The Behavioural Responses of Beef Cattle (Bos taurus) to Declining Pasture Availability and the Use of GNSS Technology to Determine Grazing Preference
Sydney Institute of Agriculture, School of Life and Environmental Sciences, The University of Sydney, Centre for Carbon, Water and Food, 380 Werombi Road, Camden, NSW 2570, Australia
Faculty of Science, School of Life and Environmental Sciences, The University of Sydney, 425 Werombi Road, Camden, NSW 2570, Australia
Author to whom correspondence should be addressed.
Academic Editor: Courtney L. Daigle
Agriculture 2017, 7(5), 45; https://doi.org/10.3390/agriculture7050045
Received: 4 April 2017 / Revised: 11 May 2017 / Accepted: 16 May 2017 / Published: 19 May 2017
(This article belongs to the Special Issue Monitoring Animal Behavior Using Remote Sensing and GIS Technologies)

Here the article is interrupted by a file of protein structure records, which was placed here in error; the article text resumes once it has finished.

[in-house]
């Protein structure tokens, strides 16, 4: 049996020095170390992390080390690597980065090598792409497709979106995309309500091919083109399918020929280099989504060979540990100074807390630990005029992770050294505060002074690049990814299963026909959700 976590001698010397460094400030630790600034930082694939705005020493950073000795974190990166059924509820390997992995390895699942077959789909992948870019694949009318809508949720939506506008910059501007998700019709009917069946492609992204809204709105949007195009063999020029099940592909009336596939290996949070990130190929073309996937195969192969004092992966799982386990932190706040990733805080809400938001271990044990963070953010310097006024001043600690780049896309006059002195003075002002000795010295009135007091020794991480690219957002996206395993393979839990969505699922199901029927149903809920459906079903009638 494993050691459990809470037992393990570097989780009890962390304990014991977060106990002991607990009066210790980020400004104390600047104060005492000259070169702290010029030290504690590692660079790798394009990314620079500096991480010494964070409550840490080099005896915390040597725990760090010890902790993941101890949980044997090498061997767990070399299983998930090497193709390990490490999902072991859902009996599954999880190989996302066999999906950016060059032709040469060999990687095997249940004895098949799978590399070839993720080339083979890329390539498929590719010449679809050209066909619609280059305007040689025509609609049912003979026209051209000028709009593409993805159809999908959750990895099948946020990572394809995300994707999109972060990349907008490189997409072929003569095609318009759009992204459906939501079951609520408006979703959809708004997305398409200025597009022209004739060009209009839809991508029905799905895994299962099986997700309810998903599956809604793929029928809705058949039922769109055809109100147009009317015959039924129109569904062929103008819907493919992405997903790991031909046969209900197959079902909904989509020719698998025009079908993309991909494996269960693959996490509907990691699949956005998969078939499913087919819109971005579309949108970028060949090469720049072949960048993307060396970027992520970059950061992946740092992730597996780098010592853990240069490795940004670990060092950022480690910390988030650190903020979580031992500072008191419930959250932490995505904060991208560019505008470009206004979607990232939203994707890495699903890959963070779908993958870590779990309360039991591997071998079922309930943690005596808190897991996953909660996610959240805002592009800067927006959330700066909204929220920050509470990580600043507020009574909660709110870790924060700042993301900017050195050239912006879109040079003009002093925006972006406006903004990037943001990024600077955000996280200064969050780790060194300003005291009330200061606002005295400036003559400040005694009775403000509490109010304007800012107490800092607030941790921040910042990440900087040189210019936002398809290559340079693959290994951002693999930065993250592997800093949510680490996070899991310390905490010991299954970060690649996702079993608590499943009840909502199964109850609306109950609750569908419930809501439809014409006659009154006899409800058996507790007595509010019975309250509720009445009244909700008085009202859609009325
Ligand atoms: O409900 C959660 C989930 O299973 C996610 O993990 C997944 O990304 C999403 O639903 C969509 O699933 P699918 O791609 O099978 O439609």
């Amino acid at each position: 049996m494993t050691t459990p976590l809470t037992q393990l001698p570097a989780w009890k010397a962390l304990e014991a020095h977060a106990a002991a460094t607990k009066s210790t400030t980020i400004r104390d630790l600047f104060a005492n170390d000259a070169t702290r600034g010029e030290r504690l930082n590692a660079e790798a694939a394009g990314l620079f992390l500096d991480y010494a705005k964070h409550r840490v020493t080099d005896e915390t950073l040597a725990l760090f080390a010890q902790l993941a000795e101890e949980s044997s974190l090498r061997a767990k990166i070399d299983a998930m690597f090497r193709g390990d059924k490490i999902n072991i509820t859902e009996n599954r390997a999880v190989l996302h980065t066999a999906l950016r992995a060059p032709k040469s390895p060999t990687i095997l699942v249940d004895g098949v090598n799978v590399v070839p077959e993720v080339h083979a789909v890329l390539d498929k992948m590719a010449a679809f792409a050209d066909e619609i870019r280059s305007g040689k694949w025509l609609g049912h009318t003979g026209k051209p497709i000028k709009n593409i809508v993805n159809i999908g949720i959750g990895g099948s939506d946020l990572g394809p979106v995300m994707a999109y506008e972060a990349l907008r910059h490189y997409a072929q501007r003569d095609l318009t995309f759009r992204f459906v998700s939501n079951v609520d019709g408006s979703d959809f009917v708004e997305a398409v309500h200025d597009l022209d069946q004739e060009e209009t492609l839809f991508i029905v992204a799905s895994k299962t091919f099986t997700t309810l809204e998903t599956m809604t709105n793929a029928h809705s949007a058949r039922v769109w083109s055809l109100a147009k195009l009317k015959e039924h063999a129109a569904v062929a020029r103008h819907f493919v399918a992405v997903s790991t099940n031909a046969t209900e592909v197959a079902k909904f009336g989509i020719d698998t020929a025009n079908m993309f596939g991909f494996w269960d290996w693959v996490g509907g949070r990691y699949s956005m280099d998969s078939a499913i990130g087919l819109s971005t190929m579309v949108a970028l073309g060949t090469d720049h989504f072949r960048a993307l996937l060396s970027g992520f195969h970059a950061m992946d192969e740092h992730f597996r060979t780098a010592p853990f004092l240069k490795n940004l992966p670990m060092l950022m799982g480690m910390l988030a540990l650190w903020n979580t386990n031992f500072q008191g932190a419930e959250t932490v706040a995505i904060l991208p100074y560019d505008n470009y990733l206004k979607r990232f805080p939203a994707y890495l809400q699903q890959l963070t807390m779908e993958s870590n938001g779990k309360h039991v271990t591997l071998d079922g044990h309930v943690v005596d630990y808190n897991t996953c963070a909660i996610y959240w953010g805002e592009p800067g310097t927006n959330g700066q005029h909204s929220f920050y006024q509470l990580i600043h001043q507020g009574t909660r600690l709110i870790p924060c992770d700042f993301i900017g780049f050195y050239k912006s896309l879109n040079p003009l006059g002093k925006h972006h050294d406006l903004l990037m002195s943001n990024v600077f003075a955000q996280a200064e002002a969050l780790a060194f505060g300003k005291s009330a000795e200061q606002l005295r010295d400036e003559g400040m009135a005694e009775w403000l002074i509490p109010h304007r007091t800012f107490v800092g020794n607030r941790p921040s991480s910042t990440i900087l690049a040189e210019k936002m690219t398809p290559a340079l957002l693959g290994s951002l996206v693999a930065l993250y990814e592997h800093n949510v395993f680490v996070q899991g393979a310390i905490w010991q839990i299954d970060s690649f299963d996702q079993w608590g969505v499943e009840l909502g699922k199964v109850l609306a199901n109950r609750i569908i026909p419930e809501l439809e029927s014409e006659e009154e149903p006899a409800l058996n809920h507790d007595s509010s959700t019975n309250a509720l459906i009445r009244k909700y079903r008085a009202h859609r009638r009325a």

Combining technologies for monitoring spatial behaviour of livestock with technologies that monitor pasture availability, offers the opportunity to improve the management and welfare of extensively produced beef cattle. The aims of the study were to investigate changes to beef cattle behaviour as pasture availability changed, and to determine whether Global Navigation Satellite System (GNSS) technology could determine livestock grazing preference and hence improve pasture management and paddock utilisation. Data derived from GNSS collars included distance travelled and location in the paddock. The latter enabled investigation of individual animal interactions with the underlying Normalised Difference Vegetation Index (NDVI) and pasture biomass of the paddock. As expected, there was a significant temporal decrease in NDVI during the study and an increase in distance travelled by cattle (P < 0.001; r2 = 0.88). The proportion of time budget occupied in grazing behaviour also increased (P < 0.001; r2 = 0.71). Cattle showed a partial preference for areas of higher pasture biomass/NDVI, although there was a large amount of variation over the course of the study. In conclusion, cattle behaviour changed in response to declining NDVI, highlighting how technologies that monitor these two variables may be used in the future as management tools to assist producers better manage cattle, to manipulate grazing intensity and paddock utilisation.